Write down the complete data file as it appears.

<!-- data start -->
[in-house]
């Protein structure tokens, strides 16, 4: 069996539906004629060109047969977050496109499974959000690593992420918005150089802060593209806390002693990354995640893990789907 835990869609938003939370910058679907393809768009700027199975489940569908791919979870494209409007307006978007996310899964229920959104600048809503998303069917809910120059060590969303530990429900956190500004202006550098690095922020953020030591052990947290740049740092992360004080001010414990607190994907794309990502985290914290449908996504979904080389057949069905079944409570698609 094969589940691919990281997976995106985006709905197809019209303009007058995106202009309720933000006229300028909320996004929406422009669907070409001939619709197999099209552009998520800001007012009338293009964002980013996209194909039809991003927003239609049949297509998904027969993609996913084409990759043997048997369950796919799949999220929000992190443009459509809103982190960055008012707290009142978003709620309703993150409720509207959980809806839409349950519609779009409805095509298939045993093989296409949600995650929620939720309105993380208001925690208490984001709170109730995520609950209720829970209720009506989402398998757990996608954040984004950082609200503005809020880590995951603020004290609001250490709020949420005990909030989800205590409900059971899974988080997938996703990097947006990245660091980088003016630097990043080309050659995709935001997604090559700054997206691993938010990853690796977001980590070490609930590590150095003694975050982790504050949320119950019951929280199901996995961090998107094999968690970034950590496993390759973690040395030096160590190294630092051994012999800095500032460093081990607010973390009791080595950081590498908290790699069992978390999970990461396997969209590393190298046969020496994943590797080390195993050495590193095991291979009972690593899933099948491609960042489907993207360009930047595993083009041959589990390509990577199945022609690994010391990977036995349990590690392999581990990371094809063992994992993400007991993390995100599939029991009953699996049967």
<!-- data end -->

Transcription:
[in-house]
């Protein structure tokens, strides 16, 4: 069996539906004629060109047969977050496109499974959000690593992420918005150089802060593209806390002693990354995640893990789907 835990869609938003939370910058679907393809768009700027199975489940569908791919979870494209409007307006978007996310899964229920959104600048809503998303069917809910120059060590969303530990429900956190500004202006550098690095922020953020030591052990947290740049740092992360004080001010414990607190994907794309990502985290914290449908996504979904080389057949069905079944409570698609 094969589940691919990281997976995106985006709905197809019209303009007058995106202009309720933000006229300028909320996004929406422009669907070409001939619709197999099209552009998520800001007012009338293009964002980013996209194909039809991003927003239609049949297509998904027969993609996913084409990759043997048997369950796919799949999220929000992190443009459509809103982190960055008012707290009142978003709620309703993150409720509207959980809806839409349950519609779009409805095509298939045993093989296409949600995650929620939720309105993380208001925690208490984001709170109730995520609950209720829970209720009506989402398998757990996608954040984004950082609200503005809020880590995951603020004290609001250490709020949420005990909030989800205590409900059971899974988080997938996703990097947006990245660091980088003016630097990043080309050659995709935001997604090559700054997206691993938010990853690796977001980590070490609930590590150095003694975050982790504050949320119950019951929280199901996995961090998107094999968690970034950590496993390759973690040395030096160590190294630092051994012999800095500032460093081990607010973390009791080595950081590498908290790699069992978390999970990461396997969209590393190298046969020496994943590797080390195993050495590193095991291979009972690593899933099948491609960042489907993207360009930047595993083009041959589990390509990577199945022609690994010391990977036995349990590690392999581990990371094809063992994992993400007991993390995100599939029991009953699996049967």